The supreme discipline: the room within the room

The most effective insulation is the 'room within the room'. A room-in-room construction offers total insulation: a disconnected room which is separated as much as possible from the outer layer or the rest of the building. This means you have to separate the walls of your room from the outside walls of the building as much as possible. In technical jargon it sounds like this: between the exciter (sound source) and the vibrating mass (wall), a 'suspension' (air, rubber, mineral wool) must be included in order for the direct frictional connection to be interrupted. It is like a shock absorber for sound because sound basically consists of air blasts. Such a spring-mass system is also used when craftsmen want to reduce impact sound in residential buildings. The floor then 'floats', i.e. is separated from the false ceiling and transmits almost no sound.

You want solely DIY in the rehearsal room? Then, you can usually only get close to a room-in-room.
Building something like this yourself is expensive. Therefore, you have got two options: you ask a befriended craftsperson if he/she could help you to implement this construction. Or you can use your knowledge from this article to at least come close to a room-in-room construction. Some inspirations:

  1. Cover the entire floor with a soft material. This can again be (modern) mineral wool, but it must be crush-resistant. Not every mineral wool is crush-resistant. Then place a strong plate or ready-to-use screed over the entire surface. This results in a 'floating' floor.
  2. Place the drums on a platform of polystyrene which is at least 15 centimetres thick. Then add wooden boards on top of that. The platform must not have any contact to the outer wall.
  3. A suspended ceiling with acoustic suspensions. The suspended ceiling can be made of plasterboard. In the space between the ceiling and the plasterboard you stuff mineral wool again. This is especially effective if you are rehearsing in a basement where people live above it.

If you combine these three steps with the measures for walls and doors described in this article, you have already prevented many dB from escaping to the outside world.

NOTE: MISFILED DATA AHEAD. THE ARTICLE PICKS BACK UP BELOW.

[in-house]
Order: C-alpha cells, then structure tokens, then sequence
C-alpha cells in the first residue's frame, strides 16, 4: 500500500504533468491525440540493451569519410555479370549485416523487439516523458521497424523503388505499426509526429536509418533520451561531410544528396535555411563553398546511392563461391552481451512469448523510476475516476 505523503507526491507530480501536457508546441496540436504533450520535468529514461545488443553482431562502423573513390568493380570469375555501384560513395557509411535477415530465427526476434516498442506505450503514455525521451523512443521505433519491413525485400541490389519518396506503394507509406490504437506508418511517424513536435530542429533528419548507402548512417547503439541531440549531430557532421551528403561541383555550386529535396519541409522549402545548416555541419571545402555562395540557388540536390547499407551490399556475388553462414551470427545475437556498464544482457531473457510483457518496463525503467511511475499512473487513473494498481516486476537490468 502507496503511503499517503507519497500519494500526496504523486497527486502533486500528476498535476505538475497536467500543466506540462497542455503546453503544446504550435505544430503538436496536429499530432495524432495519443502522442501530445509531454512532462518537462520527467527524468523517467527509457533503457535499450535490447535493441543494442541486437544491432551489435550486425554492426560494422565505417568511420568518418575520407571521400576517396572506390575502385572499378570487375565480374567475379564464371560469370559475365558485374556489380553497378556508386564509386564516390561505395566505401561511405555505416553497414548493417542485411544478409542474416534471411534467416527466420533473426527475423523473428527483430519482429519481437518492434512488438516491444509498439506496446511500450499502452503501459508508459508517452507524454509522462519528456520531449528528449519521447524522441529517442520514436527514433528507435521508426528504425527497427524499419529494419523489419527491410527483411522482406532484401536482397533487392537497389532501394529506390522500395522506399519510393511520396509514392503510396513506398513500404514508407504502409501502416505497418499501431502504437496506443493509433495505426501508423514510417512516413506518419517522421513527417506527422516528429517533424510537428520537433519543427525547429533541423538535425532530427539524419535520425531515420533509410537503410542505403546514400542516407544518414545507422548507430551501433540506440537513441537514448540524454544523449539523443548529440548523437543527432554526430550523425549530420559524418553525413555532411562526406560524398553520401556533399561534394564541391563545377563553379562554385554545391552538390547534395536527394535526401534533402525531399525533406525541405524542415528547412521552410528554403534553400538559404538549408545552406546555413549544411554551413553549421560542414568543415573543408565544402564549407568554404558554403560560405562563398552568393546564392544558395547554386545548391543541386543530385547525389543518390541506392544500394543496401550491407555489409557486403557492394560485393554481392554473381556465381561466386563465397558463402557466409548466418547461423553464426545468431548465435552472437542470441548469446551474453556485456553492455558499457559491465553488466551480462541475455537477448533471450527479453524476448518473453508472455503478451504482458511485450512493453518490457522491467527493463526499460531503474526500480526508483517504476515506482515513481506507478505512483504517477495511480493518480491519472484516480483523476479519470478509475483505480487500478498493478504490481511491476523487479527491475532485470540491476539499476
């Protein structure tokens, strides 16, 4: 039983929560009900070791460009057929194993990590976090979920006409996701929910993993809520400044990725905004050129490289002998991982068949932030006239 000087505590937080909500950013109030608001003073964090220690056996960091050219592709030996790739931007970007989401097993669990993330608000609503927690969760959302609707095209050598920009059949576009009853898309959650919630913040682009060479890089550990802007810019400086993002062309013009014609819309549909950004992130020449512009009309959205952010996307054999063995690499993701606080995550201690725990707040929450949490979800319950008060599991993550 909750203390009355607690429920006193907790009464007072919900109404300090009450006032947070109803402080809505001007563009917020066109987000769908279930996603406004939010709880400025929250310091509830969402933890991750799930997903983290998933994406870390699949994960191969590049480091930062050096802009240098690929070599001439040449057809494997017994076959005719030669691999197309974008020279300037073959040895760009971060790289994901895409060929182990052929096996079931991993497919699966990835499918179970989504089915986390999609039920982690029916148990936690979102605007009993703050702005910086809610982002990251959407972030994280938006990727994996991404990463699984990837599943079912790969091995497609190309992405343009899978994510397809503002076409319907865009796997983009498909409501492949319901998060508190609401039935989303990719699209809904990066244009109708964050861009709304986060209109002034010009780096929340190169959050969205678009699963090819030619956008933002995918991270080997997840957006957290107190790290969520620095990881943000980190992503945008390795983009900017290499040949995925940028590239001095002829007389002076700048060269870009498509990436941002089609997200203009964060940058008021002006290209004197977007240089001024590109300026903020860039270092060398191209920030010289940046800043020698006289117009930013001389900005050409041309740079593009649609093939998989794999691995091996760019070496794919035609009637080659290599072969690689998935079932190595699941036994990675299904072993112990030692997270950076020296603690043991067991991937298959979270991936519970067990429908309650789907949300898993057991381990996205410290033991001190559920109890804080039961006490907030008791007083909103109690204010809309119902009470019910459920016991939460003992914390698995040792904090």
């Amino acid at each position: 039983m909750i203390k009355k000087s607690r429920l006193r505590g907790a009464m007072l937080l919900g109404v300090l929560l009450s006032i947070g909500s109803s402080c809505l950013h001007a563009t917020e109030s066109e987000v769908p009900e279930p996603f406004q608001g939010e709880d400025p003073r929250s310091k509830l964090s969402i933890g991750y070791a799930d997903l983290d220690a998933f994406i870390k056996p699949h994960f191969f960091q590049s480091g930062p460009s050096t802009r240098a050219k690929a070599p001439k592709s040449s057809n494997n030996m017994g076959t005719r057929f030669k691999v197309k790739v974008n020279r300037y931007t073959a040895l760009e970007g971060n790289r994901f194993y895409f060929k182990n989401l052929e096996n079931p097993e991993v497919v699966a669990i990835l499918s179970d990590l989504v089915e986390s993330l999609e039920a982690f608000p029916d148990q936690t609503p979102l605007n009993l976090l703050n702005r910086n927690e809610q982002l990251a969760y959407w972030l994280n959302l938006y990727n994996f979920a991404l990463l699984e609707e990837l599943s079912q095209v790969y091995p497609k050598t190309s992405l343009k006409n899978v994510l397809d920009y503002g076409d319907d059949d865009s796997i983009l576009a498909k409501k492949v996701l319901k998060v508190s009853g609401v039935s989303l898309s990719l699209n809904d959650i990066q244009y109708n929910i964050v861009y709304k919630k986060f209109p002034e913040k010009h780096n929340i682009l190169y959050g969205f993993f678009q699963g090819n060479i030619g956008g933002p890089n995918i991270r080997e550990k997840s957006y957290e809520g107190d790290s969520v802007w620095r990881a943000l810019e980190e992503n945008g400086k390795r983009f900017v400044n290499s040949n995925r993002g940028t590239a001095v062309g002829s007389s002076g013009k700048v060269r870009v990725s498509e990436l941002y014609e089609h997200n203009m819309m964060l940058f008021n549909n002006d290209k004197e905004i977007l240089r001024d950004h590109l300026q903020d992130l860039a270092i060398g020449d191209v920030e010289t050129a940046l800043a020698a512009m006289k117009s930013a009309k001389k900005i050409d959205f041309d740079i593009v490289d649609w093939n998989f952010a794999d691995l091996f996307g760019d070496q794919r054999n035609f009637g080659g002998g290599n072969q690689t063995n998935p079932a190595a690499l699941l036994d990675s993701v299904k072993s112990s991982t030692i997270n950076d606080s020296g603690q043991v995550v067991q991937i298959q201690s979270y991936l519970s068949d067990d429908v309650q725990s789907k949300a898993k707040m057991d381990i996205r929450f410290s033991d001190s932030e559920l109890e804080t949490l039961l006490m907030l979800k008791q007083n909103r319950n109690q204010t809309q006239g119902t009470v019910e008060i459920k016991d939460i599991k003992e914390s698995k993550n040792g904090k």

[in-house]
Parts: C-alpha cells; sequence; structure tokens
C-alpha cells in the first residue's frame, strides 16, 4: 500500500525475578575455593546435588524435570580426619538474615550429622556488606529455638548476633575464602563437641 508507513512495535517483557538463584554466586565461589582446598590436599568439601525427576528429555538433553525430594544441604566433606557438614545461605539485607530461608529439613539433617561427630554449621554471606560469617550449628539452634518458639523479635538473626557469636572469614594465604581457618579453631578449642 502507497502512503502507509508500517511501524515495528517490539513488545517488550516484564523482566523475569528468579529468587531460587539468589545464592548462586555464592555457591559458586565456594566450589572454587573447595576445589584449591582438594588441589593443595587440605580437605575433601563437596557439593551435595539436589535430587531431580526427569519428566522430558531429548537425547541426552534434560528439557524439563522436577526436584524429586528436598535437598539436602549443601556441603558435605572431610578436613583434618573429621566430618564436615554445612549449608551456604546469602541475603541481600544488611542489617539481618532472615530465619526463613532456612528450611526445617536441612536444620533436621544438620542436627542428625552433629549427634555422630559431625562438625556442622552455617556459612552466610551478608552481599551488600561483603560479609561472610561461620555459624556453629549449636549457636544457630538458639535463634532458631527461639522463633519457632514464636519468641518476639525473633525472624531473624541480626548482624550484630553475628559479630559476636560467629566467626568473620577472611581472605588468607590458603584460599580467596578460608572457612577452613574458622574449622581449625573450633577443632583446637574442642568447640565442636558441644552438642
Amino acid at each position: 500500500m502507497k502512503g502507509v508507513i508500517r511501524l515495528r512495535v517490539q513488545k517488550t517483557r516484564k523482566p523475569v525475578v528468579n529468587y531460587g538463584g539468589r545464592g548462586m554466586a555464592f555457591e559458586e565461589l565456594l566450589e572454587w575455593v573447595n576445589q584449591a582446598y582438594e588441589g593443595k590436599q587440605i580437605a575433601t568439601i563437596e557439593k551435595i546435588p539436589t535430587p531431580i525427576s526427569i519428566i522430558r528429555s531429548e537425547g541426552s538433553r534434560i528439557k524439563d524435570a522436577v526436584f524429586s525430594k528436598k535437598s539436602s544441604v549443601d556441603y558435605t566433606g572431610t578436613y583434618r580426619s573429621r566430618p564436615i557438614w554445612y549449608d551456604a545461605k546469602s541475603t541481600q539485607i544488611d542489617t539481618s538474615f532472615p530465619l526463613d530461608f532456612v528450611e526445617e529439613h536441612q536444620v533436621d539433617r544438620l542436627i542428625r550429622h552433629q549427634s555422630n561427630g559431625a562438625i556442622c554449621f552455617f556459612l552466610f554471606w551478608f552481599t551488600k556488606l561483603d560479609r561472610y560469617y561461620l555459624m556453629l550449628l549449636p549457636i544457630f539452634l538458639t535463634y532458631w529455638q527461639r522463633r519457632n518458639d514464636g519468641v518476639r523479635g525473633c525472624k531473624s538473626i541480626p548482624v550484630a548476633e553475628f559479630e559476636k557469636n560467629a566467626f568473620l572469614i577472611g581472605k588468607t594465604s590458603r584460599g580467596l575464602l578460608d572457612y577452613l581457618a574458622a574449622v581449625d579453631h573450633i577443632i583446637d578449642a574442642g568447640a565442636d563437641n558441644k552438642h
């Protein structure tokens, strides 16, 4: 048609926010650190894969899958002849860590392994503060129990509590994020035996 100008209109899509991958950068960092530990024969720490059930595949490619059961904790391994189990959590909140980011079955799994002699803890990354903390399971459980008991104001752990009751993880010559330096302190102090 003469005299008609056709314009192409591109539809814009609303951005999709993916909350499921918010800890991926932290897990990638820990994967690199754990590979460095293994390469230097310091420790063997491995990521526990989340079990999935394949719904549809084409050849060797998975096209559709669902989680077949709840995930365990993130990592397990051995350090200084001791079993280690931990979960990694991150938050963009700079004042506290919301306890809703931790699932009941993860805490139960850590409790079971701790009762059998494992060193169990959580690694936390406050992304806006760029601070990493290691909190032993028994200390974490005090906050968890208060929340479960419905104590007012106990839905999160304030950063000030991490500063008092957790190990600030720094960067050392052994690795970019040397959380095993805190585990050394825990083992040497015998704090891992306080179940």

Improving room acoustics

Optimising room acoustics is always about one thing: to reduce reverb and flutter echoes, i.e. avoid sound waves bouncing off smooth surfaces or bouncing back and forth between parallel walls. Because this results in a chaos of different sound sources and provides a very undefined sound.

Clearly: For room acoustics, carpet on the floor is quite helpful. Carpet also helps on the walls but there are also more effective measures available.

Absorbers, for example. These are objects that disperse sound, especially the high frequencies and mid-high range. There are also absorber plates which you can glue to the wall in a layer of about five centimetres thick. However, this option is rather expensive.

What does an absorber do? Imagine sound waves like rays. We want to prevent these rays from bouncing straight off walls, windows or concrete surfaces on their way from the speaker to the ear. Acousticians call these surfaces 'reflection points'. It would be better if the first reflection point did not reflect the sound straight away, but picked it up a little and scattered it. Absorbers do that. This also works with egg cartons. However, not very well and therefore only with a large quantity of them.

The band LENNA has built their own sound absorbers for the rehearsal room:

“You can just buy some wooden slats at the DIY store and use them to build a frame. Then, you put insulation wool into it, pull fabric over it and tack it down well. This is very cost-effective and a few of these DIY absorbers can do a lot in a small room of 20 square metres. And for a powerful bass reproduction, only mass helps. You can put another couch or armchair into the rehearsal room. It helps if there is a lot of stuff in your room and the walls are not completely naked. The only important thing is that there are no smooth concrete walls at which the sound can simply bounce back. It also makes an audible difference to set up the largest pieces of furniture in the rehearsal room in an almost symmetrical way. Otherwise, the hearing is different from every position in the room.”

So an absorber is simply constructed: make a wooden frame, put mineral wool in it, foam on top. You can also stretch so-called pyramid foam over these DIY absorbers.

Or you can also use an old shelf as a frame. Five centimetres of mineral wool and two centimetres of pyramid foam are enough to cover it. This pyramid foam also ensures less reverberation on walls and ceilings.

Positioning absorbers in the room

Okay, you have built absorbers, but where do you put them? That is easy: an absorber should be placed between the first reflection point and the speaker - and you should sit between absorber and speaker. For example, if you were sitting in front of a speaker with a concrete wall behind you, you would hear both the sound of the speaker and the reflection from the wall behind it. This creates an indefinable sound mush.

This is for the following reason: always place or hang the absorber where the sound from the speaker would first hit a smooth surface. This is already very helpful.

Conclusion: small acoustic measures for big improvements

Yes, some of these tips are not that easy to implement by hand. But for completely untreated rooms even small, first steps make a big difference. Once you hear the first improvements, you probably want to carry on optimising. Eventually we grow with the requirements of our applications, right?

Photos © THE BLAND